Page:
It was maybe the only part of the script that I would consider to be "bad," though. It's all just so much "Harry Potter-at-a-glance" and much
of the humor and charm got lost in the rush. The script felt like it just needed, well,
just one more week to be punched up.
The driving need to get the whole thing wrapped in time for Thanksgiving is
nowhere more apparent than in the inconsistency of the special effects (remember
The Mummy Returns?). The CG work on the mountain troll, Fluffy, and the
game of Wizard chess is some of the best I've seen. Some of the other stuff,
however… especially the flying scenes, are reminiscent of Escape from
Because the end confrontation is so anti-climactic, by default the real climax
ends up being the Quidditch match in the middle of the movie. It's quite exciting
and fun and yet I couldn't stop wondering why it couldn't look even as good
as the speeder bike chase Return of the Jedi… which came out 17
Despite everything I've said, I'm fairly certain you're going to enjoy Harry
Potter and the Sorcerer's Stone. If you haven't read the books it's a decent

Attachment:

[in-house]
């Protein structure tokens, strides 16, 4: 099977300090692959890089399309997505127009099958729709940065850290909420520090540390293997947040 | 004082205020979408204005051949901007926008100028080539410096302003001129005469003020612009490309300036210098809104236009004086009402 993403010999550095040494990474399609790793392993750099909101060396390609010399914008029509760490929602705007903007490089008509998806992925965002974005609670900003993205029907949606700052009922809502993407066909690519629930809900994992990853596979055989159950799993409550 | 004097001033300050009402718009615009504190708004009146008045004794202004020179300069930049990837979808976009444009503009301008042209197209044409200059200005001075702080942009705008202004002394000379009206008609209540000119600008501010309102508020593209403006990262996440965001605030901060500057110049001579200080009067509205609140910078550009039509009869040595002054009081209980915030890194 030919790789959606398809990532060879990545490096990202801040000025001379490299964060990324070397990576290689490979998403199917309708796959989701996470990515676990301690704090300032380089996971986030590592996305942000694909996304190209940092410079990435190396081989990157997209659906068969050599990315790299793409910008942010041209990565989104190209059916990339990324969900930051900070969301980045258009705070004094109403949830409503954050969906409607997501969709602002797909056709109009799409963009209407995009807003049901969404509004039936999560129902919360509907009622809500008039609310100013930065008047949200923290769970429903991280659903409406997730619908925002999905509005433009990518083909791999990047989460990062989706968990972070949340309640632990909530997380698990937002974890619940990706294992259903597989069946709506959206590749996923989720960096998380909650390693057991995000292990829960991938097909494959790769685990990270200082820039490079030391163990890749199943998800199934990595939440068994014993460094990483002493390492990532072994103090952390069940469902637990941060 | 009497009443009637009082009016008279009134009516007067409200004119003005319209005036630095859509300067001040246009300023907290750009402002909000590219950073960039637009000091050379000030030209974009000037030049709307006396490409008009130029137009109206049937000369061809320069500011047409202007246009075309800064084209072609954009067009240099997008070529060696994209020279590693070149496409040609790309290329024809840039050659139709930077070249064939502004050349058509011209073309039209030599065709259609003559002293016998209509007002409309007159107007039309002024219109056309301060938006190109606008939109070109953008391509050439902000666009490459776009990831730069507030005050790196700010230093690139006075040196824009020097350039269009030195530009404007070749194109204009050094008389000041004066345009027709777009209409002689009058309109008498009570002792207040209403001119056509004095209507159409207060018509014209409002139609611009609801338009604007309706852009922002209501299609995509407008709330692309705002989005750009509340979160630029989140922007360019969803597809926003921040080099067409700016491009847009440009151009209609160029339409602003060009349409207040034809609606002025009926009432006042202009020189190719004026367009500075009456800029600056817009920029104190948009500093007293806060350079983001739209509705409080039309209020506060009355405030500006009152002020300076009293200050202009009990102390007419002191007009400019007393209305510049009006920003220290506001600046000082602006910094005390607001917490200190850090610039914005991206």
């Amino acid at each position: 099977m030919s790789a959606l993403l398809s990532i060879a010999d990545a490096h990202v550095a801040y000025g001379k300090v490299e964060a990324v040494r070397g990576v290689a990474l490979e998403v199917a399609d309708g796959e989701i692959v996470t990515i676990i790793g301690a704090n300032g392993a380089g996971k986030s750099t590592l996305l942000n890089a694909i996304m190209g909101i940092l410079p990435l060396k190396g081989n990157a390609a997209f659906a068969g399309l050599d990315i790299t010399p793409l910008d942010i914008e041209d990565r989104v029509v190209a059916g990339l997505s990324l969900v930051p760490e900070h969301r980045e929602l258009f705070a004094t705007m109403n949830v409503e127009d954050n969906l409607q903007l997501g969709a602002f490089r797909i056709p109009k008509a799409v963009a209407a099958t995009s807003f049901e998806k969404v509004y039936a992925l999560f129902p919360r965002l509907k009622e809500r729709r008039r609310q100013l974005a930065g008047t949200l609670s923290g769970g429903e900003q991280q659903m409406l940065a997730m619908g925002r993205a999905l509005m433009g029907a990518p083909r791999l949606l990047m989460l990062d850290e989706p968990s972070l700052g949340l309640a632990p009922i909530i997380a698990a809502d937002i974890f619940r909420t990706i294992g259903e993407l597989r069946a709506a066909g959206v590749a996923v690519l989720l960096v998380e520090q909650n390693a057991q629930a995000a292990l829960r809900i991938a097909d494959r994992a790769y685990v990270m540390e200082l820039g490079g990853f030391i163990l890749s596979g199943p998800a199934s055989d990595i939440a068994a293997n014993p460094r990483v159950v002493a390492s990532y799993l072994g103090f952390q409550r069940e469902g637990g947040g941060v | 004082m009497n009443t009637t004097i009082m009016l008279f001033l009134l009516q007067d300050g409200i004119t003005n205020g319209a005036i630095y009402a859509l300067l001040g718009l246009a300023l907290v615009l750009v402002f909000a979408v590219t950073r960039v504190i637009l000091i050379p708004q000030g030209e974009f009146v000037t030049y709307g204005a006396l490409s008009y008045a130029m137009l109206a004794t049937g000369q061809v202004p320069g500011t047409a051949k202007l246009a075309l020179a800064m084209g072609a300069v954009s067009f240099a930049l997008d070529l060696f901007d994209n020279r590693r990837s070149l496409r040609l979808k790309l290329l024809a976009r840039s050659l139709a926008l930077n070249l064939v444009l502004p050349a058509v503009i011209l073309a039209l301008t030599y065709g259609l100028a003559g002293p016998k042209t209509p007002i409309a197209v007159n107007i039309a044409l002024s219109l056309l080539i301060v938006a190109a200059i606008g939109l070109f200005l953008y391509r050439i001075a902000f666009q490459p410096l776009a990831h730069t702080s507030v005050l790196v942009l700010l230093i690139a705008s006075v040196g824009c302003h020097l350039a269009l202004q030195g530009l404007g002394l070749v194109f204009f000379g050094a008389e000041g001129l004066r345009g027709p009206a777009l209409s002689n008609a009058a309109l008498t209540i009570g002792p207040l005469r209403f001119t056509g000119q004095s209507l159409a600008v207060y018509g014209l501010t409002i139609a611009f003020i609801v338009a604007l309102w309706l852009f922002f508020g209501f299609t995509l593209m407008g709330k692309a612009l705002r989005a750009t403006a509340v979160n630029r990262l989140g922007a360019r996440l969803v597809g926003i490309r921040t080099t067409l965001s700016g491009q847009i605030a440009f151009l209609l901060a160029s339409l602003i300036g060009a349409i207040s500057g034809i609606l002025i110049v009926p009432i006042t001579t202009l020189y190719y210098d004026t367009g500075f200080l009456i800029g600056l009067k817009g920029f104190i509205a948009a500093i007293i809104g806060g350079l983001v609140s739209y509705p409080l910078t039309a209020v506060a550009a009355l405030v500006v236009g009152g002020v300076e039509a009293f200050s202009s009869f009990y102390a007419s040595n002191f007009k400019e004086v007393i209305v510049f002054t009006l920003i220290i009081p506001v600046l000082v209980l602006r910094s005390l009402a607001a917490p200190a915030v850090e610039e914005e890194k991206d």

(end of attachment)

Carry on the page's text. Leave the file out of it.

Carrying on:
enough introduction to the world of Hogwarts Wizard Academy. And if you read
the books your fond memories will fill in the gaps.
Because it remains so faithful to the source material it's one of the very
few movies targeted at kids that doesn't talk down to them. Unlike with Spy
Kids or Star Wars: Episode I, there are no moments of inexplicable "lameness" that compel you to make excuses for it: "After all it
IS a movie for kids".
Rowling has done all the hard work here and her book has run the ball down to the goal line. Columbus scores but with
a field goal and not a touchdown.
I know what you're thinking. If I'd been more of a Harry-phile I'd have used a quidditch metaphor instead of football? Am I right?
Well…I'm not gonna geek out in front of you guys like that. Once a muggle, always a muggle.